}

  render () {
    if (this.state.errorMessage) {
      return (
        <div>Something is wrong</div>
      );
    }
    else if (!this.state.heroes.length) {
      return (
        <div>Loading dashboard...</div>
      );
    }
    else {
      return (
        <div>
          <h3>Top Heroes</h3>
          <div className='grid grid-pad'>          
            { this.state.heroes.slice(0,4).map(
              hero => {
                return (
                  <div key={hero.id} className='col-1-4' >
                    <div className='module hero' onClick={this.handleDetailClick.bind(this,hero.id)}><h4>{hero.name}</h4></div>
                  </div>    
                )
              }
            )}
          </div>
        </div>      
      )
    }
  }
}

In app/assets/javascripts/application/components/heroes-component.es6.jsx:

class HeroesComponent extends React.Component {
  constructor () {
    super();
    this.state = heroStore.getState();
    this.onChange = this.onChange.bind(this); //allows the use of 'this' in onChange
  }
  onChange(state) {
    this.setState(state);
  }
  componentDidMount () {
    heroStore.listen(this.onChange);
    heroActions.fetchHeroes();
    heroActions.selectHero(null);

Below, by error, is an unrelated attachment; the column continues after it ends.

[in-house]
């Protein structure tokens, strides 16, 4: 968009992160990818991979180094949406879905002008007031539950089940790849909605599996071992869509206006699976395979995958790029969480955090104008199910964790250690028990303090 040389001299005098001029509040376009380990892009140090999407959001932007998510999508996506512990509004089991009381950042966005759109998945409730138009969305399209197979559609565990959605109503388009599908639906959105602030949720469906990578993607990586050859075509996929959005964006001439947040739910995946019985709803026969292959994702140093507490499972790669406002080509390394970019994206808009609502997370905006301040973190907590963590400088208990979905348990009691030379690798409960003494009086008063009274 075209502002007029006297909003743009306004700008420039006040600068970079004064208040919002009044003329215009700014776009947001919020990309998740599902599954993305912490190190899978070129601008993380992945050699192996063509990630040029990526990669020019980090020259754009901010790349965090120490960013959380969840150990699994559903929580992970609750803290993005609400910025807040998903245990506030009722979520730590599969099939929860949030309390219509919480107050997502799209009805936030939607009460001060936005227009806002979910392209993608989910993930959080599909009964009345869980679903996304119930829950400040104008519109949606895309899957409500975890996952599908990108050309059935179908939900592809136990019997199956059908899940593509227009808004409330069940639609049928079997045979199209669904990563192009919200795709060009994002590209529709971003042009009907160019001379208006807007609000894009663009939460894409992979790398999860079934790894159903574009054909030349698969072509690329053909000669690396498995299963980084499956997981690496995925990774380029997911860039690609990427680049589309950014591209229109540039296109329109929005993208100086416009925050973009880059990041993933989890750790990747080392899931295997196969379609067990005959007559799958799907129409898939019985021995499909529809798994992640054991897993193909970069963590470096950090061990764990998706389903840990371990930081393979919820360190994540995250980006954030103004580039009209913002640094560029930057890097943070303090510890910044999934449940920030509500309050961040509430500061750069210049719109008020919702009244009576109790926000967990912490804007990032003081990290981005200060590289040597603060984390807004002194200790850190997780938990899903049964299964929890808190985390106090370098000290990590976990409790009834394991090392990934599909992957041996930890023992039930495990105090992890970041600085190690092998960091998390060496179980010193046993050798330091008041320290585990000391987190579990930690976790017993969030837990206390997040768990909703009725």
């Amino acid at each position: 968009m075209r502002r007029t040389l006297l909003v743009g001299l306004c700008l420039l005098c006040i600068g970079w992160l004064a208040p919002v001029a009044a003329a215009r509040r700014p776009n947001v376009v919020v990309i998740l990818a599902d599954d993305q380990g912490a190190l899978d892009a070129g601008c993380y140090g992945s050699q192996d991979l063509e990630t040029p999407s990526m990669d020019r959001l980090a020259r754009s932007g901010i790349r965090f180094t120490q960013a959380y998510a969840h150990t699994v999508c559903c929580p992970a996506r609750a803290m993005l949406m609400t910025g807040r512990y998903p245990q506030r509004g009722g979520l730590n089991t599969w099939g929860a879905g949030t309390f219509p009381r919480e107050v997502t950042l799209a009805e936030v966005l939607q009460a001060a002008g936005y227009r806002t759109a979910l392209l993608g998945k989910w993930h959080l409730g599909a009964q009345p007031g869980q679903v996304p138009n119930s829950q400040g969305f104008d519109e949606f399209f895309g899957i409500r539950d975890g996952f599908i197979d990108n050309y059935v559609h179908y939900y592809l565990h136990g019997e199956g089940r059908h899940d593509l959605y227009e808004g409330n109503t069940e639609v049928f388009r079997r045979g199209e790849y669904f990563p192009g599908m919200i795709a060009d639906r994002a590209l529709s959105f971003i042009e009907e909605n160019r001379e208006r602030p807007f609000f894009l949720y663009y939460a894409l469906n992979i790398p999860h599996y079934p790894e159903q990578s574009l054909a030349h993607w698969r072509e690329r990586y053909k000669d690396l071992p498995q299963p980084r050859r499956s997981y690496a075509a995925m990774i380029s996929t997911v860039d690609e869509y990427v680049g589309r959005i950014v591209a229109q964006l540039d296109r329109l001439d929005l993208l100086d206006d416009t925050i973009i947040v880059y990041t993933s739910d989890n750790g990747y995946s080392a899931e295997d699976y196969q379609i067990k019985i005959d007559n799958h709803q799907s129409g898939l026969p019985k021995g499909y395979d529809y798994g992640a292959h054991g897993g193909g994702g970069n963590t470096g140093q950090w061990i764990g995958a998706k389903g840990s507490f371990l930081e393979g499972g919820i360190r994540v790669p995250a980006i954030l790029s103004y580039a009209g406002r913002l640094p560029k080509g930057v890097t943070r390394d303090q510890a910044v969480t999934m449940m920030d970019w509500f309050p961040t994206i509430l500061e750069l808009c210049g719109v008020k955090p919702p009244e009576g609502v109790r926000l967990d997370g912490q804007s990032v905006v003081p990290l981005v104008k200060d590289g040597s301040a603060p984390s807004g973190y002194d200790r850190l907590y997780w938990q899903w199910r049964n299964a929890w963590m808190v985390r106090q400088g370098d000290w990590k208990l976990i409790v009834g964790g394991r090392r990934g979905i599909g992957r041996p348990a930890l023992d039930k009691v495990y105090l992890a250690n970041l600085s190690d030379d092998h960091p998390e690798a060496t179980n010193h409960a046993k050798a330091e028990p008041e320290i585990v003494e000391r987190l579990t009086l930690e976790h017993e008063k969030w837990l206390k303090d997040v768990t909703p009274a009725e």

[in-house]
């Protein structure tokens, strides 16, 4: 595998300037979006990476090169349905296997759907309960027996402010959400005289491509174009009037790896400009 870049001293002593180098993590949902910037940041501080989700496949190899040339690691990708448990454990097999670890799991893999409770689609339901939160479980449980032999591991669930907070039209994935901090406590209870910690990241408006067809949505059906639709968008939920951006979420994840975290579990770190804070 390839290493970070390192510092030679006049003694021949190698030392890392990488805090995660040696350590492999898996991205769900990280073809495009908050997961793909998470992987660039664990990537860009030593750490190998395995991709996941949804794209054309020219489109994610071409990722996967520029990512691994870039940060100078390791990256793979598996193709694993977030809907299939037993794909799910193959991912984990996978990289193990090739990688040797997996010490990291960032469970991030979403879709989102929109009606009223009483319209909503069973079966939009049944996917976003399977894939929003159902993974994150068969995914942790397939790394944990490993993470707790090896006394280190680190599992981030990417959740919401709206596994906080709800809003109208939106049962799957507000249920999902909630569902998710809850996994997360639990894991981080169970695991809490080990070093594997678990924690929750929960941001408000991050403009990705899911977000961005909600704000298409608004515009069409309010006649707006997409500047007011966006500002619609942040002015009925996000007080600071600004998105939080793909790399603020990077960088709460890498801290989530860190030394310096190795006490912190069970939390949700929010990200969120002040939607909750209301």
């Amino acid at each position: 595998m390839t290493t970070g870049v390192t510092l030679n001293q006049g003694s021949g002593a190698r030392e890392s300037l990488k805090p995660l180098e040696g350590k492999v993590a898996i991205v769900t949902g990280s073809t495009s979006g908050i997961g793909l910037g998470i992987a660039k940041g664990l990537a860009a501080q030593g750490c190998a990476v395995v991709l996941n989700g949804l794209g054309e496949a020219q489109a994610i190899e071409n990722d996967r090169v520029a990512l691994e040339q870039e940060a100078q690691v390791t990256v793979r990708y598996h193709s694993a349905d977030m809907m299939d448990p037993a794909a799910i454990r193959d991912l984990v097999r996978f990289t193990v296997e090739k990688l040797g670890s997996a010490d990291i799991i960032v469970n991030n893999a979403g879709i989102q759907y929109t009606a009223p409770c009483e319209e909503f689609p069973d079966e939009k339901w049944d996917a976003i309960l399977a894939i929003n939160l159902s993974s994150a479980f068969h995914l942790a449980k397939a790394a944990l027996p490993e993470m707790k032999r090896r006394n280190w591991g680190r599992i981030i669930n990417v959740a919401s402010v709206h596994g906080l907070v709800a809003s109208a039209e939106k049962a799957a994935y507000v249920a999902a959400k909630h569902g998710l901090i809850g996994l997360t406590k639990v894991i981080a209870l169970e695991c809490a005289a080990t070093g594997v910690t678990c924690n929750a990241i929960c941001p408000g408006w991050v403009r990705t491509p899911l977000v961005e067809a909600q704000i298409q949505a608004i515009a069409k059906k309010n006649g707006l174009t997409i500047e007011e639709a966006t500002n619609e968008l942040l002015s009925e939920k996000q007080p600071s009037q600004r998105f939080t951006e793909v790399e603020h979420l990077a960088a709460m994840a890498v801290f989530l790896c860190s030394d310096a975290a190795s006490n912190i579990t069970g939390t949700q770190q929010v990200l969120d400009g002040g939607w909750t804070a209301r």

}
  componentWillUnmount() {
    heroStore.unlisten(this.onChange);
  }

  handleClick (hero) {
    heroActions.selectHero(hero);
  }
  handleDetailClick (id) {
    browserHistory.push('/hero-detail/' + id);
  }
  
  render () {
    return (
    <div>
      <h2>My Heroes</h2>
      <ul className='heroes'>      
        { this.state.heroes.map(
          hero => {
            var liClass = '';
            if(this.state.heroSelected && (this.state.heroSelected == hero)) { liClass = 'selected' };
            return (
              <li key={hero.id} className={liClass} onClick={this.handleClick.bind(this,hero)}>
                <span className='badge'>{hero.id}</span> {hero.name}
              </li>
            )
          }
        )}
      </ul>
      { ( () => {
          if(this.state.heroSelected) {
            return (
              <div>
                <h2>{this.state.heroSelected.name.toUpperCase()} is my hero</h2>
                <button onClick={this.handleDetailClick.bind(this,this.state.heroSelected.id)}>View Details</button>
              </div>
            )
          }
        } )()
      }
    </div>
    )
  }
}

In app/assets/javascripts/application/components/hero-detail-component.es6.jsx:

class HeroDetailComponent extends React.Component {
  constructor () {
    super();
    this.state = heroStore.getState();
    this.onChange = this.onChange.bind(this);
    this.updateHeroClick = this.updateHeroClick.bind(this);
  }
  onChange(state) {
    this.setState(state);
  }
  componentDidMount () {
    heroStore.listen(this.onChange);
    heroActions.fetchHeroDetail(this.props.params.id);
  }
  componentWillUnmount() {